Jehoram, King of Judah

Posted by Worldview Warriors On Monday, September 5, 2022 0 comments

by Katie Erickson

As I wrote about last week, Joram king of Israel and Jehoram king of Judah both share basically the same name. Both can be known as either Joram or Jehoram. So for these posts, I used Joram for the king of Israel and I’ll use Jehoram for the king of Judah.

Jehoram’s story can be found in 2 Chronicles 21. He was a son of King Jehoshaphat, one of the kings of Judah who followed God and was mostly obedient to what God commanded him to do. Jehoram had 6 brothers. Their father Jehoshaphat gave them all many physical gifts of gold, silver, and even cities in the land of Judah, but Jehoram was the firstborn so he got to rule over the kingdom.

So what did Jehoram do when he became king? “When Jehoram established himself firmly over his father’s kingdom, he put all his brothers to the sword along with some of the officials of Israel” (verse 4). Clearly, there was some sibling jealousy and selfishness going on there. Jehoram got the most out of all the sons of Jehoshaphat, and yet he still killed them so he could take their portions of the inheritance as well.

After that evil start to his reign, Jehoram did not get any better. He had married King Ahab’s daughter Athaliah, so rather than following the ways of his father, he followed the evil ways of his father-in-law King Ahab and his mother-in-law Jezebel. Even though he ruled over Judah, Jehoram did evil in the eyes of the Lord just like so many of the kings of Israel.

But, God did not choose to destroy Judah simply because of this one evil king. “Nevertheless, because of the covenant the LORD had made with David, the LORD was not willing to destroy the house of David. He had promised to maintain a lamp for him and his descendants forever” (verse 7). God made a covenant with King David, and even an evil king like Jehoram could not destroy that.

However, that does not mean there weren’t consequences to Jehoram’s evil actions. The nation of Edom rebelled against Judah, so Jehoram went to fight him. Even though Edom surrounded Judah’s troops, Jehoram came out victorious in that battle. Conflict between Edom and Judah continued, however. In addition to that, the Philistine city of Libnah also revolted against Judah at the same time. All this was because Jehoram did not worship God but instead built high places (altars for worshiping idols) and led the people of Judah away from following God.

The prophet Elijah saw how Jehoram was driving the kingdom away from obedience to God. Elijah lays the smack down and calls out Jehoram’s wicked actions in a letter to the king (verses 12-15). He calls out Jehoram’s sin of murdering his own brothers, and he even says that those brothers were better men than him! Because of all that wickedness, Elijah tells Jehoram, that God will “strike your people, your sons, your wives and everything that is yours, with a heavy blow.” In addition, Jehoram will become very sick with a disease that will cause his bowels to come out!

Scholars debate whether that letter actually came from Elijah given its timing and location. Some say that Elijah was only involved with the northern kingdom of Israel, but we know from 1 Kings 19:3-8 that Elijah did travel to the south, specifically Beersheba and Mt. Horeb. As for timing, the last date we have associated with Elijah is 852 BC, but it is possible that he was still on earth when Jehoram became king and slaughtered his brothers in 848 BC. It is also possible that Elijah wrote the letter before he went up to heaven, and Elisha delivered it to the king for him, which should give his words even more impact when coming from someone no longer on earth.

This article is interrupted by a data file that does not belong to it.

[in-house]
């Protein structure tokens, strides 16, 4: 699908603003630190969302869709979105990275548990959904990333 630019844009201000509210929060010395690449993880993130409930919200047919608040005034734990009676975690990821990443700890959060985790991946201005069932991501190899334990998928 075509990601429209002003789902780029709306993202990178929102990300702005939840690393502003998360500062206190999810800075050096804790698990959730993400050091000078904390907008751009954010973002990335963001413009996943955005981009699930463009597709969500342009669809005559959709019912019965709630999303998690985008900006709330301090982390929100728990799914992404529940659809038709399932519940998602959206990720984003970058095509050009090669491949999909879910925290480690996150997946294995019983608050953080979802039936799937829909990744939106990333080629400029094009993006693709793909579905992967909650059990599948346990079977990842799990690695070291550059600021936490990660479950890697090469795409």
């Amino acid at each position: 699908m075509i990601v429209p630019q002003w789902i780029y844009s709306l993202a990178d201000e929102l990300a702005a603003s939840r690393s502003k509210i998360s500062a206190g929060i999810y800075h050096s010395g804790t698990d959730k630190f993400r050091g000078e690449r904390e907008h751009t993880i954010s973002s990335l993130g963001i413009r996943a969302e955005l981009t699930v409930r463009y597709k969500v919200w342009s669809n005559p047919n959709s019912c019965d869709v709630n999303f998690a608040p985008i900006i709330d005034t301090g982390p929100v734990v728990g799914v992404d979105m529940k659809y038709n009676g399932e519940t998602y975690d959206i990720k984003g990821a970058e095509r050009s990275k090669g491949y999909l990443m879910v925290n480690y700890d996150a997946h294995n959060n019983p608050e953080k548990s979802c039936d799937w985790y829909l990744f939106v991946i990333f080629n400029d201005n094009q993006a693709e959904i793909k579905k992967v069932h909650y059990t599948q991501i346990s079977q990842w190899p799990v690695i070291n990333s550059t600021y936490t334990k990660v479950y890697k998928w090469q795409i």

But just as Elijah’s letter predicted, Jehoram’s family was struck down. Judah was attacked by the Philistines and Arabs, who “carried off all the goods found in the king’s palace together with his sons and wives. Not a son was left to him except Ahaziah, the youngest. After all this, the LORD afflicted Jehoram with an incurable disease of the bowels. In the course of time, at the end of the second year, his bowels came out because of the disease, and he died in great pain” (verses 17-19a). Scholars today believe that his disease was an extreme form of dysentery.

Jehoram was the king of Judah for 8 years, from age 32 to 40, and he was not one of the highly regarded kings of that nation. Verse 20b says that “He passed away, to no one’s regret, and was buried in the City of David, but not in the tombs of the kings.” No one mourned the loss of this king of Judah.

The contrast between the God-honoring and God-disobeying kings of Judah is striking in this account. The king who honors God is also honored by people; the king who dishonors God is dishonored by people. The king who obeys God receives blessings and prosperity during his reign; the king who disobeys God receives revolt, death, and disease.

What caused the difference between the reigns of Jehoram and his father Jehoshaphat? The people they surrounded themselves with. While Jehoshaphat did make an alliance with the evil King Ahab, he did not turn to Ahab’s ways but instead tried to keep his focus on following God. Jehoram, however, was immediately sucked into the evil that was Ahab and his family, and that was his downfall.

Who are you surrounding yourself with? Are you surrounding yourself with people who encourage you to follow Jesus in your life and to give God glory in all that you do? Or are you surrounding yourself with people who encourage you to be selfish and follow the ways of the world? Learn from Jehoshaphat and Jehoram’s lives and choose to follow God, both in your life and through who you surround yourself with.

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